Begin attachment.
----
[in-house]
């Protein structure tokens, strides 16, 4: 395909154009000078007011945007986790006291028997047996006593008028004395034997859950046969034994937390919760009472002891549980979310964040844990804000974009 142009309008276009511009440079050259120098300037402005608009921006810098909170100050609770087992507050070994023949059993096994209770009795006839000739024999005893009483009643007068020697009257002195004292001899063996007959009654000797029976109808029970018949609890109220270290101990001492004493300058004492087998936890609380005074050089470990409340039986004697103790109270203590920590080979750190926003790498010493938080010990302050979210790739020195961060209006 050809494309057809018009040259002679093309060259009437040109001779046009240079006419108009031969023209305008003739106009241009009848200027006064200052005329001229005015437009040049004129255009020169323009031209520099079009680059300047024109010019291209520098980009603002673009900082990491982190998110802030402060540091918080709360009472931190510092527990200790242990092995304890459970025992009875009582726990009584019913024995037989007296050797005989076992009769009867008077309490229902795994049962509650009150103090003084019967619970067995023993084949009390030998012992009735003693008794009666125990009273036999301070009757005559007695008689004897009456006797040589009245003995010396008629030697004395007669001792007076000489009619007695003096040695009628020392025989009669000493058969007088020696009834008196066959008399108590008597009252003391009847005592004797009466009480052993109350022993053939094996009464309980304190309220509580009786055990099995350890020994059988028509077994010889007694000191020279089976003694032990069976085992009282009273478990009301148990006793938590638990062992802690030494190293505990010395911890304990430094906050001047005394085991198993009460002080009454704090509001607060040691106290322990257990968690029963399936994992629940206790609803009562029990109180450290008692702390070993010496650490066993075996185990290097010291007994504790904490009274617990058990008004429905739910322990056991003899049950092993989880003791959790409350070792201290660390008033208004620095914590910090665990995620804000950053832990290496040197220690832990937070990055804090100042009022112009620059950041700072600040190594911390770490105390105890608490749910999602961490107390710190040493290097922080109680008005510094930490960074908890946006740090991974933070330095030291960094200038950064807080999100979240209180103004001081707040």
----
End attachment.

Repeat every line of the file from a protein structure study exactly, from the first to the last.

[in-house]
């Protein structure tokens, strides 16, 4: 395909154009000078007011945007986790006291028997047996006593008028004395034997859950046969034994937390919760009472002891549980979310964040844990804000974009 142009309008276009511009440079050259120098300037402005608009921006810098909170100050609770087992507050070994023949059993096994209770009795006839000739024999005893009483009643007068020697009257002195004292001899063996007959009654000797029976109808029970018949609890109220270290101990001492004493300058004492087998936890609380005074050089470990409340039986004697103790109270203590920590080979750190926003790498010493938080010990302050979210790739020195961060209006 050809494309057809018009040259002679093309060259009437040109001779046009240079006419108009031969023209305008003739106009241009009848200027006064200052005329001229005015437009040049004129255009020169323009031209520099079009680059300047024109010019291209520098980009603002673009900082990491982190998110802030402060540091918080709360009472931190510092527990200790242990092995304890459970025992009875009582726990009584019913024995037989007296050797005989076992009769009867008077309490229902795994049962509650009150103090003084019967619970067995023993084949009390030998012992009735003693008794009666125990009273036999301070009757005559007695008689004897009456006797040589009245003995010396008629030697004395007669001792007076000489009619007695003096040695009628020392025989009669000493058969007088020696009834008196066959008399108590008597009252003391009847005592004797009466009480052993109350022993053939094996009464309980304190309220509580009786055990099995350890020994059988028509077994010889007694000191020279089976003694032990069976085992009282009273478990009301148990006793938590638990062992802690030494190293505990010395911890304990430094906050001047005394085991198993009460002080009454704090509001607060040691106290322990257990968690029963399936994992629940206790609803009562029990109180450290008692702390070993010496650490066993075996185990290097010291007994504790904490009274617990058990008004429905739910322990056991003899049950092993989880003791959790409350070792201290660390008033208004620095914590910090665990995620804000950053832990290496040197220690832990937070990055804090100042009022112009620059950041700072600040190594911390770490105390105890608490749910999602961490107390710190040493290097922080109680008005510094930490960074908890946006740090991974933070330095030291960094200038950064807080999100979240209180103004001081707040």